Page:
This morning I woke up and watched our sky as it lightened to blue, a different blue, but my old memory recurred. Here I was, in my home, in New Jersey. How the heck did this happen? What unbelievably improbable series of events led me here?
Maybe that's what permeates my original memory. I project backwards,
and the blue of the sky this morning reverberates through an impossible
series of time-slices to the blue sky of my early, semi-formed
self. That self then echoes forward through to me here, signaling
a then-nascent awareness of something starting. The sound of the jets,
the different sky-blues, here I am. Again, how the heck did this happen?
I've done several of these 'open-ended' music applications. I've put most of them on-line here. I really like the idea of things that don't have a determinate ending, especially right about now. Plus I enjoy a slowly-shifting audio background when I work or relax. I'm too lazy to keep getting up to change my CD player. My iPod skills are semi-negligible; even if I managed to set up a playlist, the tunes played will always be acoustically the same.
That is the challenge, to design a generative algorithm that imbeds enough change to keep the music interesting while still maintaining musical coherence. For mm-2 (snow), I attempt to keep the local interest in the music active by using filters to create a changing sonic tapestry in the foreground. I try to sustain longer-term interest by altering the chord harmonies. I'm using an algorithmicized version of a root-shifting technique I am certain I have misunderstood from Paul Lansky's music. Thanks, Paul!
This software was motivated by several people who had listened to my mm-1 piece, and said "hey, I wish it were longer!" I really liked the sound of the choir-ey chords in mm-1, so I decided to use them as a basis for a very(!) extended piece. I've always been attracted to music that centers upon timbre. As I said before, I like sounds! The slowly-changing filters let me zero in on particular audio attributes of the choir, I can tease out individual pitches or pitch-ranges from the sonic spectrum. A focus, a meditation, a concentrated release from corporeality.
When I was younger, I listened to a lot of 'minimalist' music, mainly because of this timbral connection, I think. The fixed process underlying many minimalist compositions foregrounds timbre because it is often the only unpredictively-moving element of the music. My mom referred to most of the minimalist works I heard in my youth as 'test pattern music'. I'm still zoning, even after all these years.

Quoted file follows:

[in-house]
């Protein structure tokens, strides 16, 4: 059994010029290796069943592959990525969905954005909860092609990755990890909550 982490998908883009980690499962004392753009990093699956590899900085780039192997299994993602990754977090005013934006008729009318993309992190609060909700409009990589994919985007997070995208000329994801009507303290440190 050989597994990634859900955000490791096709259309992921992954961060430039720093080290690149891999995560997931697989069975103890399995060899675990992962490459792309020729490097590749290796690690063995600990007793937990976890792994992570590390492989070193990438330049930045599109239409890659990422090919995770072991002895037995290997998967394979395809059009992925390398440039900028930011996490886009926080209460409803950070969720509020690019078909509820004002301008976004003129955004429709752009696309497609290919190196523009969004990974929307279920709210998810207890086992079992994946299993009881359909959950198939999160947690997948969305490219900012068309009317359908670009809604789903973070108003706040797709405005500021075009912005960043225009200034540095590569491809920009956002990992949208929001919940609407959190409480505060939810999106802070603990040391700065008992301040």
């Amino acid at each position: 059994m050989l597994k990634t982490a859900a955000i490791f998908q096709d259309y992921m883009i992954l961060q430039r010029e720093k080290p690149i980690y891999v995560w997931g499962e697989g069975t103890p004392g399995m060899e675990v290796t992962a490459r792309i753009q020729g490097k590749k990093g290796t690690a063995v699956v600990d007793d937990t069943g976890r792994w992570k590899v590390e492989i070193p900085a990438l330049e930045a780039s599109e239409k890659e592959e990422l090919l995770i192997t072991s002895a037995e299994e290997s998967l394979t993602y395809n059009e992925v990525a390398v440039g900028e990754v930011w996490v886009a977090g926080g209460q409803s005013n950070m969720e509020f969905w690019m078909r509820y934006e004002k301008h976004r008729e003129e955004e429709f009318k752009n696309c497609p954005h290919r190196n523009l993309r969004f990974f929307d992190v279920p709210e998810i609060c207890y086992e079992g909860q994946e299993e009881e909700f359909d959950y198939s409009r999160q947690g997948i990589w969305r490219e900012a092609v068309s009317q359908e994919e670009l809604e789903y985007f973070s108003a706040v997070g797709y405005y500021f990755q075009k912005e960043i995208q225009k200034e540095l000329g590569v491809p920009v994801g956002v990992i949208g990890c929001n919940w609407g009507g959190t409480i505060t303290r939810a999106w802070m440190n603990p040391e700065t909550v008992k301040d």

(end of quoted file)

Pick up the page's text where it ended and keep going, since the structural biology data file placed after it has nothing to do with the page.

Anyhow, I hope people can enjoy this. At least I do, which is probably a good thing. I start it up, I sit back, I drift away.
I got all situated, the chemicals were slowly pulsing into my vein, I could see out the window at the grey snow/sleet streaking down, and I thought "hey, I think I'll listen to the Kyrie from Mozart's Great Mass in C Minor." Now there's a cheery tune for sitting in the chemotherapy suite.
I have a semi-embarrassing story to tell about this piece. When I first started working at Columbia, I was assigned the low-totem-pole task of teaching a section of our History of Western Classical Music course at 9 AM. I'll be honest, I really didn't know much history of western classical music. My undergraduate degree is in pharmacology, and the work I did as a graduate student at Princeton was mainly focused on composition and computer music. So I sort of made things up for the class as I went along. I still do.
I had asked one of my colleagues for advice about how to give my class a little coherence. He suggested that I might try to use a common musical form as a way of articulating the musicological changes that took place. I decided to use the religious "mass" as my touchstone work, because it generally persisted throughout the centuries as an entity that reflected western musical evolution.
Towards the end of February, class was about to start, and I knew I was supposed to teach Mozart that day. Again being honest, I will confess that I had never heard any Mozart masses. I frantically stopped by our record library and grabbed the Great Mass. Surely it would be Great, right? I started the session by talking about Mozart, relating the common semi-apocryphal anecdotes, discussing how fate conspired to extinguish his incandescence at a way-too-early age, and then I put on the Kyrie.
Fate? Unyielding, impersonal god-ness? Futile mortality? Pathetic existence? Here we were, sitting in a fluorescently-lit classroom at 9:30 AM, and I was totally losing it. I had to call a break in the class because I was afraid I would cry. The unrestrained, resolute power I heard in this music was pushing me over the edge.
That's what the Great Mass will do to me. And my pyschological punishment-gluttony at Weill-Cornell yesterday didn't stop with the terminal minor chord of the Mozart, either. I followed the Great Mass with the aria Dido's Lament from Henry Purcell's baroque opera Dido and Aeneas. Dido sings this as she lays dying by her own hand, her lover Aeneas has chosen duty and has returned to Carthage. What hopeful words does Purcell set in this piece? "Remember me... remember me... but ah! forget my fate!"
Oh yeah. Heartwarming songs to play as I sit there hoping my bones heal. Why do I do this to myself? Why did I actively seek to reinforce an underlying despair? Is there something about me that just enjoys hanging out in the self-pity wallows?